Myanmar is now focused on creating a niche for its beans and pulses in the Middle East and the United States to help meet its export target of 1.4 million tonnes. About 1 million tonnes of pulses and beans valued around US $1 billion is exported by the Asian nation every year said U Tun Lwin, chair of Myanmar Pulses, Beans and Sesame Seeds Merchants Association.
Lwin also went to reveal that the crops have found favour with farmers as they command a higher price than paddy. Lower production costs are another benefit of cultivating pulses and beans.
The crops are further harvested between January and March. So there is no chance of the crops being destroyed by floods during the rainy season.
1.1 million tonnes of pulses and beans was exported by the Asian country in 2015-16, given the growing demand from India. India pays a decade-high of $1800 per tonne for mapte bean.
The biggest export market for Myanmar’s pulses and beans, India now pays around $1500 for a tonne of mapte. Lwin says that the cost is likely to rise based on the supply.
“Given the strong demand from India the price of mapte could rise as high as $2000 per tonne and farmers growing beans could earn a lot of income,” he said. The Indian government offers tax exemptions on imports of beans and pulses, he added.
European Union is another key market for Myanmar. The Asian country started exporting to the EU 2 years ago. It is also planning on targeting new markets in the U.S. and Middle according to U Sor Win Maung, a consultant from the Myanmar Pulses, Beans and Sesame Seeds Merchants Association.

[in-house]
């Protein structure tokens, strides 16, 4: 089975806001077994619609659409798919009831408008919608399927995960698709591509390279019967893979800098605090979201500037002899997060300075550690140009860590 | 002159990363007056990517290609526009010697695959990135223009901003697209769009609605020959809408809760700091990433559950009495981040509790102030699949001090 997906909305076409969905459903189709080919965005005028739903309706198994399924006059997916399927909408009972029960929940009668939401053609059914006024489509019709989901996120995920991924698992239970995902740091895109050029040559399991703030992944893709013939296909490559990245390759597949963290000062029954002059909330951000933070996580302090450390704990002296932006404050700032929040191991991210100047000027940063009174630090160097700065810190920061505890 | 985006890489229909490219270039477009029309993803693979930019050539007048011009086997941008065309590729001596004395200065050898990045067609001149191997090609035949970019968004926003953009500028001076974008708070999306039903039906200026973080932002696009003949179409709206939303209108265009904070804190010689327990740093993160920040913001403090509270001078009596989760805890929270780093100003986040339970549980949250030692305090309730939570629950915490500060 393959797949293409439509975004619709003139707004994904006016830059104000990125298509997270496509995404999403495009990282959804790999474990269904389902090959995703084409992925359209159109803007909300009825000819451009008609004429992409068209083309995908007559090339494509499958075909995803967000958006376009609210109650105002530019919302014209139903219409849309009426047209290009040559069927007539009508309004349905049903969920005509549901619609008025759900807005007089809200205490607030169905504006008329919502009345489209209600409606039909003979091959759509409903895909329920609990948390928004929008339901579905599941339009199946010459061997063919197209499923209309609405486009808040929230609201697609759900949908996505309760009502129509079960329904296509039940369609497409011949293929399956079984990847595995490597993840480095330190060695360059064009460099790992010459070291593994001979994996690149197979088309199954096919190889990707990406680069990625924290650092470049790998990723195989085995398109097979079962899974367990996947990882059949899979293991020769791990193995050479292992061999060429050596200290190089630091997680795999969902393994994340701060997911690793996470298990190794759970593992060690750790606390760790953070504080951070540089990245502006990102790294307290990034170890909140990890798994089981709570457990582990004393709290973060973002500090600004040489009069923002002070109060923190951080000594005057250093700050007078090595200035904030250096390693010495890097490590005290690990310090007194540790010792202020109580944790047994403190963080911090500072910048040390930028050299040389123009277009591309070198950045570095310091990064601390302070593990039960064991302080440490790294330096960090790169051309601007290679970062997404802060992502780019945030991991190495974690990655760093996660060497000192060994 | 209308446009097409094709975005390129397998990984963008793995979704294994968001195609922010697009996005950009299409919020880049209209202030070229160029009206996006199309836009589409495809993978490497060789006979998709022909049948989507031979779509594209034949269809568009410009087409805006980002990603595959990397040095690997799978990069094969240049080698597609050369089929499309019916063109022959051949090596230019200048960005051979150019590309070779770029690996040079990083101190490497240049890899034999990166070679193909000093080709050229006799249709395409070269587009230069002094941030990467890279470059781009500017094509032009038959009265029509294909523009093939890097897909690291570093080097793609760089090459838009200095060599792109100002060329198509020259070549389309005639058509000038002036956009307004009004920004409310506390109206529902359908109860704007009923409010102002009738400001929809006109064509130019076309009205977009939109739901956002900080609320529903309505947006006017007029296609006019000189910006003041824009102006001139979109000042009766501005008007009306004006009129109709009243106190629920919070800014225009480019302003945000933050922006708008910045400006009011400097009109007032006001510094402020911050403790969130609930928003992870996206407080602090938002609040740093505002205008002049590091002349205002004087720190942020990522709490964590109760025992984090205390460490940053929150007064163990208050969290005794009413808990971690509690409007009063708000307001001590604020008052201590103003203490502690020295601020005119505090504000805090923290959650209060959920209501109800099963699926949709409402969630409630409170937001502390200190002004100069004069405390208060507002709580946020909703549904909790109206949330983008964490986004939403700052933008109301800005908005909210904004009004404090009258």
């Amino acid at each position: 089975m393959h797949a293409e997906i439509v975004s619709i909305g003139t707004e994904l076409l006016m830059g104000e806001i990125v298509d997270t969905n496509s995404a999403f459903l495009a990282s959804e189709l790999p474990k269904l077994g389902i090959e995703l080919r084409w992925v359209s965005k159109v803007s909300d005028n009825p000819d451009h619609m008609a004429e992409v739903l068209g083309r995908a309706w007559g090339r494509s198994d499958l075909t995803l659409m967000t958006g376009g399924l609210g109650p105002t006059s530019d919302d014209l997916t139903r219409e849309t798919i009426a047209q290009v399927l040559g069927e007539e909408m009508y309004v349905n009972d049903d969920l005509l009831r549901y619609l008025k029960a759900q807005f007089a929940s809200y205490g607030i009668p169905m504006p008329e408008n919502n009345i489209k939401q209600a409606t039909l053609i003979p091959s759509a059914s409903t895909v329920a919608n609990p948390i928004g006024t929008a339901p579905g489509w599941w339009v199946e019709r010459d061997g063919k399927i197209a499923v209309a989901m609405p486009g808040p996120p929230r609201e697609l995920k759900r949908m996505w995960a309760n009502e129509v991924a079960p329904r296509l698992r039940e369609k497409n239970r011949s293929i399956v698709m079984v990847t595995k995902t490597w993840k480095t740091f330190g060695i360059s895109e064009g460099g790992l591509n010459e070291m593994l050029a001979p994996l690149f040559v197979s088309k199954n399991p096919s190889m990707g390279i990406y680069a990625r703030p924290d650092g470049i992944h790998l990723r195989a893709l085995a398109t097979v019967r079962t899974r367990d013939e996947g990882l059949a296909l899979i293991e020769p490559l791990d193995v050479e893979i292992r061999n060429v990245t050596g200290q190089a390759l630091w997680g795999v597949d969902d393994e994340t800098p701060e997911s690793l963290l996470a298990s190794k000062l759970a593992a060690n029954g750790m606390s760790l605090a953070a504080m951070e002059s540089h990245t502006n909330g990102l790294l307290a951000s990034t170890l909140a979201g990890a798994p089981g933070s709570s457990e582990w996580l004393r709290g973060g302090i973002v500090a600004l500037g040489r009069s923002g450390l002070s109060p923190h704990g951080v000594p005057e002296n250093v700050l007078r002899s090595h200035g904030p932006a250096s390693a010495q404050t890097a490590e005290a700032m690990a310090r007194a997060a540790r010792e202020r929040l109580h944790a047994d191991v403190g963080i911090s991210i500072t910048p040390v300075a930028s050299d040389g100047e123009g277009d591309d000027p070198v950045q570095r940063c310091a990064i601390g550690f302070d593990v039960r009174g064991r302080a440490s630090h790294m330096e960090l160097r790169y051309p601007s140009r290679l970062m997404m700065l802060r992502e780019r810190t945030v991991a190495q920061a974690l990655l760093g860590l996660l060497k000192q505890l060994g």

“Now that the EU is becoming more familiar with Myanmar beans the price is likely to increase. We also sell green gram to China, but we want to sell it for a higher price,” he said.
“We also need to target the Middle East and the US, but we need to produce beans to a higher quality if we want a good price.”
A recent Myanmar Economic Monitor released by the World Bank highlighted that a lack of access to quality seeds and price volatility were negatively impacting production potential.
A lack of access to quality seeds combined with price volatility have affected production potential, the World Bank said in its most recent Myanmar Economic Monitor.
Farmers will need to start producing crops of an international standard and cultivate those in global demand to develop markets said, Maung.
“Middle Eastern countries want larger beans – they say that beans from Myanmar are small,” he said.